I found Jonathan Reisman's article, "The Bodies That Guard Our Secrets," to be fascinating.
Did you know that the anatomy between cows and humans are similar? It makes me consider the ban on the gid hanasheh in a new light.
Anywho, Reisman, when a doctor in training, visited a kosher slaughterhouse to learn more about the design of the body.
And this is the heart of the situation: Kashrut’s concept of cleanliness and health relies on the sanctity of the barrier between the inside of the body and the outside world. Maintaining cleanliness means keeping the outside out, much as people in many cultures remove their shoes before entering a house or a place of worship. When we breathe, air enters our lungs and whooshes all the way down to the alveoli — but this is not truly inside the body. The air in the lungs is still continuous with the atmosphere and all of its dust, spores and smoke. The real threshold of the physical self is the lining of those deep alveoli where the body meets the atmosphere. The lungs are like the skin — a boundary with the rest of the world — but outside-in. A hole connecting the inside of the lungs to the pleura is a way for the dirt of the outside world to get in, truly inside, the body, and once that sacred barrier has been breached, innocence and purity are soiled.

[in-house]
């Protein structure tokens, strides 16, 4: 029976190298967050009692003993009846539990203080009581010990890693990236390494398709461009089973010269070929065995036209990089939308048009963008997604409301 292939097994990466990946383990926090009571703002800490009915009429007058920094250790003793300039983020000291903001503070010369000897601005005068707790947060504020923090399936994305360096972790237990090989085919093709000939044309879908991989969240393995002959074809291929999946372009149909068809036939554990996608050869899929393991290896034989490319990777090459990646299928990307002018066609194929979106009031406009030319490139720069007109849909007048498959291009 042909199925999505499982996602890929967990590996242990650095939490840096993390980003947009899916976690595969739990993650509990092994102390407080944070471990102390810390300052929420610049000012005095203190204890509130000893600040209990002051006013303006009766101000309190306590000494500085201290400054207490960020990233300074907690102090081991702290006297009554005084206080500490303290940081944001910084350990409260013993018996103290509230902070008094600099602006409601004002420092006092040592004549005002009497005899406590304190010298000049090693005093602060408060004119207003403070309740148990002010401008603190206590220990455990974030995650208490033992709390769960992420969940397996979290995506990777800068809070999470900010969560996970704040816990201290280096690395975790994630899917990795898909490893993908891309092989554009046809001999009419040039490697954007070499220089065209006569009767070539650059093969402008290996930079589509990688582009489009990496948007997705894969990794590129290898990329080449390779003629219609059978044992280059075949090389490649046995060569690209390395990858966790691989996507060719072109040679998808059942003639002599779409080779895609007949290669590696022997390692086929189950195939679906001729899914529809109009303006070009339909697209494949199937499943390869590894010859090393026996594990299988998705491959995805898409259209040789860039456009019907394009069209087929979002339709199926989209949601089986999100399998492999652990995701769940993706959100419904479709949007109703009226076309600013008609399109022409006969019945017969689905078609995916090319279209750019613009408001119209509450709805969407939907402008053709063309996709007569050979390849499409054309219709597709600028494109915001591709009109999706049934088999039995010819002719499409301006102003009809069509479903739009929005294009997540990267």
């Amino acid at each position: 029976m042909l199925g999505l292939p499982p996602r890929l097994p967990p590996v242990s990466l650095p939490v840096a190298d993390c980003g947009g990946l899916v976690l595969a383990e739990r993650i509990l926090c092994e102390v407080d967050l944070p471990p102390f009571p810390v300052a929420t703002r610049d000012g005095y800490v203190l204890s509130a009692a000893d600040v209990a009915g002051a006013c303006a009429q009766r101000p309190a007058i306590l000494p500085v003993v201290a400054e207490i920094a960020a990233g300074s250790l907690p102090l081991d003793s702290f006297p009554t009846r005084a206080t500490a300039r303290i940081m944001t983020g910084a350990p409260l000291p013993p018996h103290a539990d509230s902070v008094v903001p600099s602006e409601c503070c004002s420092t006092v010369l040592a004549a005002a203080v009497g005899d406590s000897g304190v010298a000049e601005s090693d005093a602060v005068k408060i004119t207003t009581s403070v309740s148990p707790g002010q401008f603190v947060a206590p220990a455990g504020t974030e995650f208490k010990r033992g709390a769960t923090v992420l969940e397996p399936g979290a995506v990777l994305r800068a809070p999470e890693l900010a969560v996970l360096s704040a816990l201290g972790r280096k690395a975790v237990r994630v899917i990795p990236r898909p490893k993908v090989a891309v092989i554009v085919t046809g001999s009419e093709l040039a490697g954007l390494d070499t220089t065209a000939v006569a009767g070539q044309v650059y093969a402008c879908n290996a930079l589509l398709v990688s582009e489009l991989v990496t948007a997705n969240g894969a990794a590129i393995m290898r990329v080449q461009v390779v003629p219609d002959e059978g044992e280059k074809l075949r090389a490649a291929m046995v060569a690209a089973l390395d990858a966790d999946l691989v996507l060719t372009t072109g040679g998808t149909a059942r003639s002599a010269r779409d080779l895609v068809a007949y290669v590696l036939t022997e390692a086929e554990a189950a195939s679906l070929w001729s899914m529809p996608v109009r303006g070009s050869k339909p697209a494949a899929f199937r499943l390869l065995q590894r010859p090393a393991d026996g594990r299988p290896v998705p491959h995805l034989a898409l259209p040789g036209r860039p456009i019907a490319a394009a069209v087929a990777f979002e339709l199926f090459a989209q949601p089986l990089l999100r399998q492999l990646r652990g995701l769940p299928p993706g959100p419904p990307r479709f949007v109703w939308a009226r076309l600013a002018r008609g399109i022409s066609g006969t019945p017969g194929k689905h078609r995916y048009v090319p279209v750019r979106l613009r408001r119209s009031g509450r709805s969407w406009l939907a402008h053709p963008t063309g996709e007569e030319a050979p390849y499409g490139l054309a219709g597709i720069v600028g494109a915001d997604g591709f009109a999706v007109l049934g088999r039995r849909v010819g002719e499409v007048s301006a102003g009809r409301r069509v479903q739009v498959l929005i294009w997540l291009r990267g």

It made me consider how spirituality and physicality aren't on separate planes; they are parallel to each other.
Our bodies reflect that which should be a careful mindset: walking the line between external influences and maintaining personal sanctity. I don't even speak of secular generalities; I mean also the "chaver ra," the one who can lead one awry, who can be present even within the religious community.
As I meet others who relate to the world differently—some who shun any secular exposure, those who identify with it more than I do—I am noticing that it is, as in all things, a personal call on keeping the balance.
In medical school I learned about how the body is held together and how it falls apart in illness. In the kosher abattoir I learned about the sanctity of those boundaries that keep both humans and animals healthy. The basement membrane protects every organism from the filth and infection of the outside world and the cancerous disease from within. It is the inviolate outline within which a healthy life is lived. Ultimately, every bout of disease — every violation of the basement membrane — leaves a mark and makes up an individual’s medical story. And when the body is opened, whether in the dissection lab or in the kosher abattoir, that story will be read. For what we all hold most strongly in common is precisely that which is most private and personal: our hidden insides and the story they tell.
If our physical challenges leave a mark, so to our spiritual challenges leaves theirs.
While true repentance, it is said, wipes the slate clean, that is how Hashem perceives us. But the echo remains in ourselves.